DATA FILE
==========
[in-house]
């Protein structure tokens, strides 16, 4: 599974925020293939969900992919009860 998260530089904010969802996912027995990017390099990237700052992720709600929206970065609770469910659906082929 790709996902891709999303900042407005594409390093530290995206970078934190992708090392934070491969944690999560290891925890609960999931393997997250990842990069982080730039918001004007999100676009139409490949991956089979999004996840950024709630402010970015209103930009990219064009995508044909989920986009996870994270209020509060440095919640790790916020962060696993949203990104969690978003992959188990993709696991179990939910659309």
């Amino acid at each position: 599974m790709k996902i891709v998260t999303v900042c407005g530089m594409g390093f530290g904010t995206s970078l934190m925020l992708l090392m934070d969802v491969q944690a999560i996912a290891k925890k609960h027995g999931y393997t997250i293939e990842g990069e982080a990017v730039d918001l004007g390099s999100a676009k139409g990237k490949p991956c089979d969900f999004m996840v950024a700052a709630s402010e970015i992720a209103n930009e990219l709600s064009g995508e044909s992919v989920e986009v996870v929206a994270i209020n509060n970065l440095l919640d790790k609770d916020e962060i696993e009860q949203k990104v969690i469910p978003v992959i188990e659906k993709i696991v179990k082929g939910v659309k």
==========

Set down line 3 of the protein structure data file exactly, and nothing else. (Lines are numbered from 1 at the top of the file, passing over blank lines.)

């Amino acid at each position: 599974m790709k996902i891709v998260t999303v900042c407005g530089m594409g390093f530290g904010t995206s970078l934190m925020l992708l090392m934070d969802v491969q944690a999560i996912a290891k925890k609960h027995g999931y393997t997250i293939e990842g990069e982080a990017v730039d918001l004007g390099s999100a676009k139409g990237k490949p991956c089979d969900f999004m996840v950024a700052a709630s402010e970015i992720a209103n930009e990219l709600s064009g995508e044909s992919v989920e986009v996870v929206a994270i209020n509060n970065l440095l919640d790790k609770d916020e962060i696993e009860q949203k990104v969690i469910p978003v992959i188990e659906k993709i696991v179990k082929g939910v659309k």